Site has some of highest concentrations of PCBs in a Superfund marine environment
By JOYCE ROWLEY/ecoRI News contributor
NEW BEDFORD, Mass. — Next month the cleanup of the New Bedford Harbor Superfund site will move closer to completion, when the bid for filling the first confined aquatic disposal (CAD) cell is awarded. The CAD method is being used to comply with the Environmental Protection Agency (EPA) plan for polychlorinated biphenyls (PCB) containment.
However, local activists and members of Hands Across the River Coalition Inc. (HARC) continue to fight for the complete removal of all PCBs from the harbor.
With some 900,000 cubic yards of PCB-contaminated sediment, the New Bedford Harbor site has some of the highest concentrations of PCBs in a Superfund marine environment, and is the state’s highest priority for remediation.
The first CAD cell will take in about 300,000 cubic yards of PCB-laden sediments at levels between 50 and 190 parts per million (ppm). EPA spokeswoman Kelsey O’Neil said filling of the already-built CAD cell in the harbor is expected to take a year. Material will be mechanically dredged, dewatered and deposited into the CAD cell, then capped with 3 feet of clean fill.
To date, the EPA has spent about $250 million to hydraulically dredge 325,000 cubic yards of the highest contaminated sediments, defined as exceeding 4,000 ppm of PCBs. In comparison, the state has paid $35 million to mechanically dredge and dispose of 250,000 cubic yards from lower-level PCB-contaminated soil in the harbor’s navigational channel.
Part of the difference in cost is the method of disposal, according to Paul Craffey, Massachusetts Department of Environmental Protection project manager for the state component of the cleanup.
The EPA is currently working on a study to be released this fall on whether to use CAD cells to dispose of the remaining 300,000 cubic yards of contaminated sediment. That material is currently slated to be put in three confined disposal facilities on the shoreline or removed offsite. The study proposes additional testing of the shoreline, including salt marshes and wetlands that line the harbor.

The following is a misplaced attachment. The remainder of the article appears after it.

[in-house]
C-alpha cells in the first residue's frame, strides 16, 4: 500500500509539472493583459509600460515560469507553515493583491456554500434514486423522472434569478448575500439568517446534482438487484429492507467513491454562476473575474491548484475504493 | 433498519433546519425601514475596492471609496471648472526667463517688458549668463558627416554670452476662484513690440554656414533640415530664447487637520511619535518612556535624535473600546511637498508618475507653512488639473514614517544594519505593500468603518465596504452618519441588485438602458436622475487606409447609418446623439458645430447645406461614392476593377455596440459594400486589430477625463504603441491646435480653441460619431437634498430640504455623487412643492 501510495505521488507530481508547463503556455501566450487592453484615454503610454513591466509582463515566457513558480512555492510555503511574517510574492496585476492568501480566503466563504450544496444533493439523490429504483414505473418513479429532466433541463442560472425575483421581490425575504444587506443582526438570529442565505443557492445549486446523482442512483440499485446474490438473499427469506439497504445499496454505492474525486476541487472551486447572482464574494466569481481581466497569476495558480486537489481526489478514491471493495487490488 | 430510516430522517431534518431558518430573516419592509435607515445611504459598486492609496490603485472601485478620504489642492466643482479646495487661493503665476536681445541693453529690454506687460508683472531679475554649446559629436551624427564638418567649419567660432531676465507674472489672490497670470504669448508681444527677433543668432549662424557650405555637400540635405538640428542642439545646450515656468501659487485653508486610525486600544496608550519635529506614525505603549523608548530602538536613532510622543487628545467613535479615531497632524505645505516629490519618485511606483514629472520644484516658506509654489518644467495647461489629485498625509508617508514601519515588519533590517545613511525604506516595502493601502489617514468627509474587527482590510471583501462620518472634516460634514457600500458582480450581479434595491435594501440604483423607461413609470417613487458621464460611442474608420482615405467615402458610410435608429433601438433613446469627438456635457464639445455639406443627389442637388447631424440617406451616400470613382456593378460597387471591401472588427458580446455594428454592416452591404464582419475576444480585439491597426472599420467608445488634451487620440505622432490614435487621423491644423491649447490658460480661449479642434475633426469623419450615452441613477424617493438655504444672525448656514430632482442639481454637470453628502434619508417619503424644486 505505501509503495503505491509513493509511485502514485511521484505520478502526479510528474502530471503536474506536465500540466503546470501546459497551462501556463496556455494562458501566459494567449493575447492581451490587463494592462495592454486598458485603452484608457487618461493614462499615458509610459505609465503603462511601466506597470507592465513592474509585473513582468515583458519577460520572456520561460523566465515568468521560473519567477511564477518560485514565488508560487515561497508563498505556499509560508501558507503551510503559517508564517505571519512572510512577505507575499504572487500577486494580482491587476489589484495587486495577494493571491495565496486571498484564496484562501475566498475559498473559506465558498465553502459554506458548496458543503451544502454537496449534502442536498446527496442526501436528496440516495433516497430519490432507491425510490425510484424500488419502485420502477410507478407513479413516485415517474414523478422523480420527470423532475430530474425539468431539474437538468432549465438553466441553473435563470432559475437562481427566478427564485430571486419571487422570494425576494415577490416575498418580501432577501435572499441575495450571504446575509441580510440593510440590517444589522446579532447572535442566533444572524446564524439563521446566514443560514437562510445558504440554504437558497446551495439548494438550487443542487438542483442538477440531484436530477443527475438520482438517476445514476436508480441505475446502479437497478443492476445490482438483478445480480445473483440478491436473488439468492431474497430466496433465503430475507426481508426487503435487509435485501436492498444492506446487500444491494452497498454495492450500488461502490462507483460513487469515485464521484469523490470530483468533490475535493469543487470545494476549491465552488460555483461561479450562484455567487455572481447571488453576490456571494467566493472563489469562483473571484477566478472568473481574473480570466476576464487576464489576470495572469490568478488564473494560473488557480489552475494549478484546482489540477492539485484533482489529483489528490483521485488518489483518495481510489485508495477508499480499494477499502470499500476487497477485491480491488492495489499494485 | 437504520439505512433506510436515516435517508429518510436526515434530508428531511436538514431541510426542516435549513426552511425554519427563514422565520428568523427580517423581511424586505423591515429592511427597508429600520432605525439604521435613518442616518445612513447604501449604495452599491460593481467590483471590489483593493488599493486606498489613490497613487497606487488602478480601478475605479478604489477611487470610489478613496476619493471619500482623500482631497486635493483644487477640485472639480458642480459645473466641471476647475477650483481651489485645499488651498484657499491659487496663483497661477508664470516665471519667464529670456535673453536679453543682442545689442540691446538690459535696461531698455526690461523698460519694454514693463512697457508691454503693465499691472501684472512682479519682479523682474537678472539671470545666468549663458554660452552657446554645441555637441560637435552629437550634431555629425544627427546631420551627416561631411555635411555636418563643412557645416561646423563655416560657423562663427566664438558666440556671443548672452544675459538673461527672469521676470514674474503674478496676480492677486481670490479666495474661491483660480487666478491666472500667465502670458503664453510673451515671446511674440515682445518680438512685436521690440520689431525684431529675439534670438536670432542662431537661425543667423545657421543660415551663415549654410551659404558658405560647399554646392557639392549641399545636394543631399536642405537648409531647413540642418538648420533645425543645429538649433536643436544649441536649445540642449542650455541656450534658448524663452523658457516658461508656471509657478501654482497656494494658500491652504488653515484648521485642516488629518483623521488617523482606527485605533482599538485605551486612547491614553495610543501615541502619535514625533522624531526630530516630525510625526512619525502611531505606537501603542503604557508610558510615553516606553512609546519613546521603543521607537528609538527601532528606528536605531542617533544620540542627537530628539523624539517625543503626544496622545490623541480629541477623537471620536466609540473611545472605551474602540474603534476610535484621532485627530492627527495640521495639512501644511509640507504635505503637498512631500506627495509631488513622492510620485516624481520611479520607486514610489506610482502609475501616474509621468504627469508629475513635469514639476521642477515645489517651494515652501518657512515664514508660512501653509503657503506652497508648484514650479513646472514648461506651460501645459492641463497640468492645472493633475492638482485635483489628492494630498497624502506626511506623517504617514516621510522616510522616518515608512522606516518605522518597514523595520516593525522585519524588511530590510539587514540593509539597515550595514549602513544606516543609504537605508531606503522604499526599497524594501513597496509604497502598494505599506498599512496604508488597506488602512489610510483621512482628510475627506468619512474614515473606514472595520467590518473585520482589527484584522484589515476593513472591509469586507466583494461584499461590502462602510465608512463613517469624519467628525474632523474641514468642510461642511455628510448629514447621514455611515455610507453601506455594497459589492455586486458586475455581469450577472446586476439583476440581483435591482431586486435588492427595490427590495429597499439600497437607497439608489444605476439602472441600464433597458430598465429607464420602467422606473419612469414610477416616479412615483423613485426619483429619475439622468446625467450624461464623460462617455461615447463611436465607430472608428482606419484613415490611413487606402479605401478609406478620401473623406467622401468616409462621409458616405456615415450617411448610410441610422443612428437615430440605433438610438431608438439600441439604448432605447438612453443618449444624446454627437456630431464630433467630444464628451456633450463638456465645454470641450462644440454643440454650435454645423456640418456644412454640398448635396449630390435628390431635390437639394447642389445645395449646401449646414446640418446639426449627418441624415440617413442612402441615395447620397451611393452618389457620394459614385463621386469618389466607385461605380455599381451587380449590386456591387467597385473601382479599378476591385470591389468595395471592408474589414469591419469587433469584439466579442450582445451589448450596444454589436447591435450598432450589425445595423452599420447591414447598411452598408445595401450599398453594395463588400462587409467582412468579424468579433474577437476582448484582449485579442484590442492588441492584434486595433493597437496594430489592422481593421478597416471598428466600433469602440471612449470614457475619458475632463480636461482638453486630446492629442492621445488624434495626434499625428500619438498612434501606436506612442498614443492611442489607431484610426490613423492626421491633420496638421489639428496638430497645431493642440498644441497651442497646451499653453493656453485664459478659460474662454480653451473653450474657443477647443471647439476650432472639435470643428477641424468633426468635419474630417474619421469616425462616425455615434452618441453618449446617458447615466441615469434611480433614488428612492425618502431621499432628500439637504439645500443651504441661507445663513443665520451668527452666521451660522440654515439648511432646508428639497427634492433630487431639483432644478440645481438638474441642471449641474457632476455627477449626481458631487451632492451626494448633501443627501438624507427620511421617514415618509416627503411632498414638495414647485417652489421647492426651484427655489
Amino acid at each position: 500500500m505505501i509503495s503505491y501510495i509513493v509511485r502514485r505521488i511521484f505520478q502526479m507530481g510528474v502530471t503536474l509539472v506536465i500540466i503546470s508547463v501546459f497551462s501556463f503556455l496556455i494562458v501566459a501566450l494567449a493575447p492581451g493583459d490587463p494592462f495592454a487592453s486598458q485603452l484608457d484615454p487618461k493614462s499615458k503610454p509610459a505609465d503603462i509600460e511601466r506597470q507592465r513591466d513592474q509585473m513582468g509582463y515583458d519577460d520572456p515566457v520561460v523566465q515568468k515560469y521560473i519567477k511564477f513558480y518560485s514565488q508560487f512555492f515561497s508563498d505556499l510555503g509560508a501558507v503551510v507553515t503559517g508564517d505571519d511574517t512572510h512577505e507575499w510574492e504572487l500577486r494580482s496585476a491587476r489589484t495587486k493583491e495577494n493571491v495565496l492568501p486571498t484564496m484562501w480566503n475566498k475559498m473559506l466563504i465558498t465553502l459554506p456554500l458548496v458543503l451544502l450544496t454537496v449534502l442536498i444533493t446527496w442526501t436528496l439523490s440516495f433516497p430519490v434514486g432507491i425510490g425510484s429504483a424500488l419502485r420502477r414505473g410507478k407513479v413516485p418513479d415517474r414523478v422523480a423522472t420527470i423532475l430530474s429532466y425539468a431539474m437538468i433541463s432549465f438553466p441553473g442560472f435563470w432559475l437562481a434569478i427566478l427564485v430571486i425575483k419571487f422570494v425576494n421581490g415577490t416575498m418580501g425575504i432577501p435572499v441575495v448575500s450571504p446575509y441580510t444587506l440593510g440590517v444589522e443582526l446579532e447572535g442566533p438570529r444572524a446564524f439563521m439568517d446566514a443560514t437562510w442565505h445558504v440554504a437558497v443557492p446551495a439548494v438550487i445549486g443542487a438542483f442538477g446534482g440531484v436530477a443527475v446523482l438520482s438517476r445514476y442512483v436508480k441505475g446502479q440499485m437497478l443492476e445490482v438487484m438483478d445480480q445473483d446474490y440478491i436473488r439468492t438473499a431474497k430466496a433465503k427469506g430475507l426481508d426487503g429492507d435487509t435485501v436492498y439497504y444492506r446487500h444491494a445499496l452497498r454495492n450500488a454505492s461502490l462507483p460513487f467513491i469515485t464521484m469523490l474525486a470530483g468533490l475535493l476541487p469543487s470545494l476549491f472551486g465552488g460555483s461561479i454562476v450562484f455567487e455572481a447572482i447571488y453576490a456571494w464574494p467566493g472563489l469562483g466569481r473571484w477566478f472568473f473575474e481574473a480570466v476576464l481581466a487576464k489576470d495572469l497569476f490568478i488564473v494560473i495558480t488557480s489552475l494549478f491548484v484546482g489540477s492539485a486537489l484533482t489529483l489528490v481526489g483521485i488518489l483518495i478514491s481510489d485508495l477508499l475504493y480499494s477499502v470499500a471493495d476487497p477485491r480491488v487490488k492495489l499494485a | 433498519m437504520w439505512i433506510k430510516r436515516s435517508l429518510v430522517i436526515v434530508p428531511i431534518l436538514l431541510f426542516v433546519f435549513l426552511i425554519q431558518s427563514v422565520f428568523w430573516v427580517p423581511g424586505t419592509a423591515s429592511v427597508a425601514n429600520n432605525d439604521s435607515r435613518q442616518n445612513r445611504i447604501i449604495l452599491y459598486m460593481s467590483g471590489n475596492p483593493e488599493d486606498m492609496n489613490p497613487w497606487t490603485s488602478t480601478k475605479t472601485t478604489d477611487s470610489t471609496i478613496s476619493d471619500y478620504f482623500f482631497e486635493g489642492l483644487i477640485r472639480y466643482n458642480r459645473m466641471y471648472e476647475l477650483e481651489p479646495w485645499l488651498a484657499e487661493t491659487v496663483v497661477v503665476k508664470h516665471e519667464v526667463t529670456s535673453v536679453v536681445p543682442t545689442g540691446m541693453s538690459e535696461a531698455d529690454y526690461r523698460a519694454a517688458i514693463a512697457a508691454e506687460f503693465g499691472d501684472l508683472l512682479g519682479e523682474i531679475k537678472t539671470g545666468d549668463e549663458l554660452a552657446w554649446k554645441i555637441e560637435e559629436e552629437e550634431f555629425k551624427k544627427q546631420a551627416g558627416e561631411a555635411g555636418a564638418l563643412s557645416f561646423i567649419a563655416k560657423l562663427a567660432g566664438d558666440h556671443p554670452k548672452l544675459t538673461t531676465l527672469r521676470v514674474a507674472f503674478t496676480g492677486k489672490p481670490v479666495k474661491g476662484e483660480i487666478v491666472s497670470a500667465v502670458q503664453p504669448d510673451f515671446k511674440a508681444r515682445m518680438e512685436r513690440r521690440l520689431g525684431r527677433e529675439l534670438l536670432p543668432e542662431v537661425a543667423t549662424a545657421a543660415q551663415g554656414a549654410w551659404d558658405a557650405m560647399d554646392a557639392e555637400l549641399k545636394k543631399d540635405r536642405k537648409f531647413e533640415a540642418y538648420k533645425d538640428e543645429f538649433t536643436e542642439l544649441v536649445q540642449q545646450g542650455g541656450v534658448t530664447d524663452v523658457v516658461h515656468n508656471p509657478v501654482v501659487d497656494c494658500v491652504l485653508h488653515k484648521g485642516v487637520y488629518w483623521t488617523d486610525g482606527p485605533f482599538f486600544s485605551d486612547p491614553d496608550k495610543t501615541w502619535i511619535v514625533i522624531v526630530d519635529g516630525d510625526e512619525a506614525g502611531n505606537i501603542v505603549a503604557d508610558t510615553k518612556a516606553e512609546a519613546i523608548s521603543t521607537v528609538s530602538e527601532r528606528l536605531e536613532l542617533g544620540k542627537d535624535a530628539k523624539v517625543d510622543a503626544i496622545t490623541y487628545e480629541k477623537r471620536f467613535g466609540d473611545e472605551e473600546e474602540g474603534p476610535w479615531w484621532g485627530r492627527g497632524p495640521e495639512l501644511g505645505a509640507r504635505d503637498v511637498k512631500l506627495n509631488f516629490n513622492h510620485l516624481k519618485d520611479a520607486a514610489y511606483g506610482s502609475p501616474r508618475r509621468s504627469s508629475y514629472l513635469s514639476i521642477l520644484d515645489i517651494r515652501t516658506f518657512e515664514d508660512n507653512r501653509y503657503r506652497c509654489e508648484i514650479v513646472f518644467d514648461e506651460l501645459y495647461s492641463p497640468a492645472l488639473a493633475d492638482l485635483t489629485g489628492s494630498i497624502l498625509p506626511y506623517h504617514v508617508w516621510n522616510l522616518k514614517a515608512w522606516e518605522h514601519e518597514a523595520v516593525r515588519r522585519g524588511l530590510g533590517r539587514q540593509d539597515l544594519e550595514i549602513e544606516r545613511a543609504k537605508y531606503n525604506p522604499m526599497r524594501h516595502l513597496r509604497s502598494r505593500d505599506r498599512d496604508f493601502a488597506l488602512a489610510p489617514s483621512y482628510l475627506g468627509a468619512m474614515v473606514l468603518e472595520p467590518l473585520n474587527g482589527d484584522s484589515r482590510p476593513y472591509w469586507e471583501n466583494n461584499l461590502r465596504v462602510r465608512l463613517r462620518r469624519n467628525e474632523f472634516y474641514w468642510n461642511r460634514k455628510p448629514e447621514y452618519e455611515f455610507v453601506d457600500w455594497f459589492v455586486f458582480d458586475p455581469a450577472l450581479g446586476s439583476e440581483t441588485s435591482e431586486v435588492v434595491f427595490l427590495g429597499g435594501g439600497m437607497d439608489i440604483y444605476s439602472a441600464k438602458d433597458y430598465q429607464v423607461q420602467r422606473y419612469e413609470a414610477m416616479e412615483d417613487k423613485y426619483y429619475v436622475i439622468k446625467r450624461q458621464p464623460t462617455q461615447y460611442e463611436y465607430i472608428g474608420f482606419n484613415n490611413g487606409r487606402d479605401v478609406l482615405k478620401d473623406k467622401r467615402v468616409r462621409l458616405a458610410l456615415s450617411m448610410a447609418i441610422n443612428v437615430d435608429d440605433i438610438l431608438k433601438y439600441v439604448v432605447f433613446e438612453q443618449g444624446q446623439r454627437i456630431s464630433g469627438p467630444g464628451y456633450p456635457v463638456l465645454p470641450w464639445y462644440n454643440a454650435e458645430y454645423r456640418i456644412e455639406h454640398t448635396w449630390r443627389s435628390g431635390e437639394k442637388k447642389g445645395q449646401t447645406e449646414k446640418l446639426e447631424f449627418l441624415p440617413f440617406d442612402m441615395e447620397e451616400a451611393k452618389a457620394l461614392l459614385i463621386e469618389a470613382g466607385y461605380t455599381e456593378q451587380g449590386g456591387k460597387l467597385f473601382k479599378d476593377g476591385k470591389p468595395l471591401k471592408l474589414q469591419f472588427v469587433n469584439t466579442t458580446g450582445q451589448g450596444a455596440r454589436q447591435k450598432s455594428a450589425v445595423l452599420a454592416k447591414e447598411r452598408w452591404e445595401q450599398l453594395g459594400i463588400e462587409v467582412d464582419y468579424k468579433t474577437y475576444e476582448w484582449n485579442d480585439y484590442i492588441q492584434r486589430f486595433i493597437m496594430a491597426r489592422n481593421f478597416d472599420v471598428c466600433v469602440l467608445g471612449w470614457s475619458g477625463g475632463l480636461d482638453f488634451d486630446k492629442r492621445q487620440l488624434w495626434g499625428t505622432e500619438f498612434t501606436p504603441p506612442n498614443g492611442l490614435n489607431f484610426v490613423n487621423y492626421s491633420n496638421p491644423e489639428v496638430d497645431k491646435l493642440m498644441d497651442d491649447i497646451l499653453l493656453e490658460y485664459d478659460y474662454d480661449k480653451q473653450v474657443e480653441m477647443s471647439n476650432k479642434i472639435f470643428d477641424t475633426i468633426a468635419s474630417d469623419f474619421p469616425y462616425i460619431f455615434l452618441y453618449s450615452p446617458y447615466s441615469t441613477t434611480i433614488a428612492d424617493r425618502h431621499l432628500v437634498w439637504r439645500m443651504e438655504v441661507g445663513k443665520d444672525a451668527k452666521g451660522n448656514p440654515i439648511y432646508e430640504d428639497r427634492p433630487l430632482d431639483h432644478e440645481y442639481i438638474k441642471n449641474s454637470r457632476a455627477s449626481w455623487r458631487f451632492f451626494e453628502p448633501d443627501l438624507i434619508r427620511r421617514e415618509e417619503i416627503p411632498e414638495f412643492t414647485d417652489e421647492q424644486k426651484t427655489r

“We weren’t anticipating cleaning these areas for 20 to 30 years,” said O’Neill, explaining the need for additional testing. “The recent settlement has allowed us to complete the cleanup in five to seven years.”
Last year, the EPA and the state settled with four of the original parties responsible for the contamination, for $366 million. A previous settlement of $110 million was found to be inadequate, given the amount of contamination. That money ran out in 2004, and EPA used Superfund funding to pay for limited cleanup, at about $15 million annually. A re-opener clause in the settlement agreement allowed EPA and the state to secure additional funding through court action.
Without the recent settlement, EPA estimated that it would take 40 years to remediate the site at $15 million annually.
However, the CAD cell disposal underway and the proposed switch to using CAD cells for the remainder of the PCBs contradicts the 1999 agreement hammered out between EPA and multiple environmental groups over a six-year period. That decision determined the best plan was to remove all PCBs from the upper and lower harbor.
Catalyst for activism
In September 1983, the EPA listed all of New Bedford Harbor as a Superfund site because of PCB contamination, primarily from two electronic capacitor manufacturers. More than 1,000 acres of river bottom and harbor were contaminated, plus 17,000 acres of Buzzards Bay.
According to the original National Priorities Listing, PCB contamination levels were high in the “ambient air, surface water, ground water, soils, sediments, and the food chain,” and at the industrial sites. An estimated 275 tons of PCBs had been discharged by AVX Corp. into the Acushnet River, at the upper reach of the harbor, between the 1940s and mid-1970s. A second plant at the outer harbor dumped PCBs into Buzzards Bay, according to the EPA.